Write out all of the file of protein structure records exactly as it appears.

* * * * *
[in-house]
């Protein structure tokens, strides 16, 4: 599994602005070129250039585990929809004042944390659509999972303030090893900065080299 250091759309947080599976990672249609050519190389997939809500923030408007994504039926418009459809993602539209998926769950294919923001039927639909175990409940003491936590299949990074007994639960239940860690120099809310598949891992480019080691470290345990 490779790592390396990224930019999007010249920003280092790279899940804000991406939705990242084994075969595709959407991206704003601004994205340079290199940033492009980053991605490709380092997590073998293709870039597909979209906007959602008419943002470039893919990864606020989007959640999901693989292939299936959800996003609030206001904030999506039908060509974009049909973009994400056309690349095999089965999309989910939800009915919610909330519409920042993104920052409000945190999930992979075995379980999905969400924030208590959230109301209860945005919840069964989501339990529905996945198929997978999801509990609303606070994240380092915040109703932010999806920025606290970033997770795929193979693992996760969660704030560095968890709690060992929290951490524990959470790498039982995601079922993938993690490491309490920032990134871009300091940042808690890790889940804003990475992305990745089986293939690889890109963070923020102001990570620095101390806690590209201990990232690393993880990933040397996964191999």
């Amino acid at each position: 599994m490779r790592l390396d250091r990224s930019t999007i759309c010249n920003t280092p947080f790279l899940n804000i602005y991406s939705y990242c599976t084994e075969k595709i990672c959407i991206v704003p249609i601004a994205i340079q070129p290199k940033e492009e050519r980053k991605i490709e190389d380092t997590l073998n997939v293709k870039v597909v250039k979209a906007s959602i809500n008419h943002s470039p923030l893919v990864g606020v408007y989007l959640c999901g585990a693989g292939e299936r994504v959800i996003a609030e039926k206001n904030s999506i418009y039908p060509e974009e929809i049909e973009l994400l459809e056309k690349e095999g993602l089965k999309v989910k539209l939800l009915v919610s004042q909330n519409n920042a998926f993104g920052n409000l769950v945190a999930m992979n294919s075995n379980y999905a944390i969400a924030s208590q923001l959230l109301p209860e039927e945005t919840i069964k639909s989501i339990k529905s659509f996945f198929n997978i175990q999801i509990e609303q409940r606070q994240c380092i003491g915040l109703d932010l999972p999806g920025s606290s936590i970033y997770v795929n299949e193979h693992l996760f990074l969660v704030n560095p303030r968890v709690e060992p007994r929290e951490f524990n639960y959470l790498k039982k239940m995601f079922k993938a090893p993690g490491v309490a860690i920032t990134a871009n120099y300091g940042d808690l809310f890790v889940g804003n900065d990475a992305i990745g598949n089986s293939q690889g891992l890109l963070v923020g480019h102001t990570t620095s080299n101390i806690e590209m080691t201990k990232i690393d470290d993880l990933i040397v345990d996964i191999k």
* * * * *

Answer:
[in-house]
């Protein structure tokens, strides 16, 4: 599994602005070129250039585990929809004042944390659509999972303030090893900065080299 250091759309947080599976990672249609050519190389997939809500923030408007994504039926418009459809993602539209998926769950294919923001039927639909175990409940003491936590299949990074007994639960239940860690120099809310598949891992480019080691470290345990 490779790592390396990224930019999007010249920003280092790279899940804000991406939705990242084994075969595709959407991206704003601004994205340079290199940033492009980053991605490709380092997590073998293709870039597909979209906007959602008419943002470039893919990864606020989007959640999901693989292939299936959800996003609030206001904030999506039908060509974009049909973009994400056309690349095999089965999309989910939800009915919610909330519409920042993104920052409000945190999930992979075995379980999905969400924030208590959230109301209860945005919840069964989501339990529905996945198929997978999801509990609303606070994240380092915040109703932010999806920025606290970033997770795929193979693992996760969660704030560095968890709690060992929290951490524990959470790498039982995601079922993938993690490491309490920032990134871009300091940042808690890790889940804003990475992305990745089986293939690889890109963070923020102001990570620095101390806690590209201990990232690393993880990933040397996964191999």
């Amino acid at each position: 599994m490779r790592l390396d250091r990224s930019t999007i759309c010249n920003t280092p947080f790279l899940n804000i602005y991406s939705y990242c599976t084994e075969k595709i990672c959407i991206v704003p249609i601004a994205i340079q070129p290199k940033e492009e050519r980053k991605i490709e190389d380092t997590l073998n997939v293709k870039v597909v250039k979209a906007s959602i809500n008419h943002s470039p923030l893919v990864g606020v408007y989007l959640c999901g585990a693989g292939e299936r994504v959800i996003a609030e039926k206001n904030s999506i418009y039908p060509e974009e929809i049909e973009l994400l459809e056309k690349e095999g993602l089965k999309v989910k539209l939800l009915v919610s004042q909330n519409n920042a998926f993104g920052n409000l769950v945190a999930m992979n294919s075995n379980y999905a944390i969400a924030s208590q923001l959230l109301p209860e039927e945005t919840i069964k639909s989501i339990k529905s659509f996945f198929n997978i175990q999801i509990e609303q409940r606070q994240c380092i003491g915040l109703d932010l999972p999806g920025s606290s936590i970033y997770v795929n299949e193979h693992l996760f990074l969660v704030n560095p303030r968890v709690e060992p007994r929290e951490f524990n639960y959470l790498k039982k239940m995601f079922k993938a090893p993690g490491v309490a860690i920032t990134a871009n120099y300091g940042d808690l809310f890790v889940g804003n900065d990475a992305i990745g598949n089986s293939q690889g891992l890109l963070v923020g480019h102001t990570t620095s080299n101390i806690e590209m080691t201990k990232i690393d470290d993880l990933i040397v345990d996964i191999k």